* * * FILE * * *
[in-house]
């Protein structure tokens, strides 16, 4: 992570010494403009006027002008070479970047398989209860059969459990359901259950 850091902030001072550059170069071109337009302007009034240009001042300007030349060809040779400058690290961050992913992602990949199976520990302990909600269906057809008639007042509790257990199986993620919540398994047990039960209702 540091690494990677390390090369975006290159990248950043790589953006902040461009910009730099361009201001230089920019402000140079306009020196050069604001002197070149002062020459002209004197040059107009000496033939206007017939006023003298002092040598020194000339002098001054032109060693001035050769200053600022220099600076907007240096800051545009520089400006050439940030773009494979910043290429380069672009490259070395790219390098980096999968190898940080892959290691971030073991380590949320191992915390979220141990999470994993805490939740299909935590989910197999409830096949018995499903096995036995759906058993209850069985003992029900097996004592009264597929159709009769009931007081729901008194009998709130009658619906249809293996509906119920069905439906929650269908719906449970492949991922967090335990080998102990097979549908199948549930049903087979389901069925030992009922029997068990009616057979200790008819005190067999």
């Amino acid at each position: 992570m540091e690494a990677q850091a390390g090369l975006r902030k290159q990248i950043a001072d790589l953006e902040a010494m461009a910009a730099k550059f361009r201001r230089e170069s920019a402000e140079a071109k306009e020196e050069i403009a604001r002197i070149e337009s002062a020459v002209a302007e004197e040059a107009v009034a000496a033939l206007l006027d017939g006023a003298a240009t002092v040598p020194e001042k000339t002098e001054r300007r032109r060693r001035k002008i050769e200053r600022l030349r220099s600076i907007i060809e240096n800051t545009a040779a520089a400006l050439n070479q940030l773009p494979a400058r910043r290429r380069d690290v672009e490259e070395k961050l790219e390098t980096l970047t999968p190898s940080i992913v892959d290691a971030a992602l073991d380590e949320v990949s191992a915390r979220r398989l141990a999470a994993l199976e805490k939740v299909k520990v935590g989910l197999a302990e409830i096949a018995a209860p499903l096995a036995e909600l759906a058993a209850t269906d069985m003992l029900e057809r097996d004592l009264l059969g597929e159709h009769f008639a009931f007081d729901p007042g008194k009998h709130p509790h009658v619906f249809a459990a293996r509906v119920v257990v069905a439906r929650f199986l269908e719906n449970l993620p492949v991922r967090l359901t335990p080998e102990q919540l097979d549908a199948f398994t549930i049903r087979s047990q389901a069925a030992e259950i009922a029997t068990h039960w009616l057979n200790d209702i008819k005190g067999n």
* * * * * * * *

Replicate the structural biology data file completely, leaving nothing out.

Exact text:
[in-house]
């Protein structure tokens, strides 16, 4: 992570010494403009006027002008070479970047398989209860059969459990359901259950 850091902030001072550059170069071109337009302007009034240009001042300007030349060809040779400058690290961050992913992602990949199976520990302990909600269906057809008639007042509790257990199986993620919540398994047990039960209702 540091690494990677390390090369975006290159990248950043790589953006902040461009910009730099361009201001230089920019402000140079306009020196050069604001002197070149002062020459002209004197040059107009000496033939206007017939006023003298002092040598020194000339002098001054032109060693001035050769200053600022220099600076907007240096800051545009520089400006050439940030773009494979910043290429380069672009490259070395790219390098980096999968190898940080892959290691971030073991380590949320191992915390979220141990999470994993805490939740299909935590989910197999409830096949018995499903096995036995759906058993209850069985003992029900097996004592009264597929159709009769009931007081729901008194009998709130009658619906249809293996509906119920069905439906929650269908719906449970492949991922967090335990080998102990097979549908199948549930049903087979389901069925030992009922029997068990009616057979200790008819005190067999």
């Amino acid at each position: 992570m540091e690494a990677q850091a390390g090369l975006r902030k290159q990248i950043a001072d790589l953006e902040a010494m461009a910009a730099k550059f361009r201001r230089e170069s920019a402000e140079a071109k306009e020196e050069i403009a604001r002197i070149e337009s002062a020459v002209a302007e004197e040059a107009v009034a000496a033939l206007l006027d017939g006023a003298a240009t002092v040598p020194e001042k000339t002098e001054r300007r032109r060693r001035k002008i050769e200053r600022l030349r220099s600076i907007i060809e240096n800051t545009a040779a520089a400006l050439n070479q940030l773009p494979a400058r910043r290429r380069d690290v672009e490259e070395k961050l790219e390098t980096l970047t999968p190898s940080i992913v892959d290691a971030a992602l073991d380590e949320v990949s191992a915390r979220r398989l141990a999470a994993l199976e805490k939740v299909k520990v935590g989910l197999a302990e409830i096949a018995a209860p499903l096995a036995e909600l759906a058993a209850t269906d069985m003992l029900e057809r097996d004592l009264l059969g597929e159709h009769f008639a009931f007081d729901p007042g008194k009998h709130p509790h009658v619906f249809a459990a293996r509906v119920v257990v069905a439906r929650f199986l269908e719906n449970l993620p492949v991922r967090l359901t335990p080998e102990q919540l097979d549908a199948f398994t549930i049903r087979s047990q389901a069925a030992e259950i009922a029997t068990h039960w009616l057979n200790d209702i008819k005190g067999n």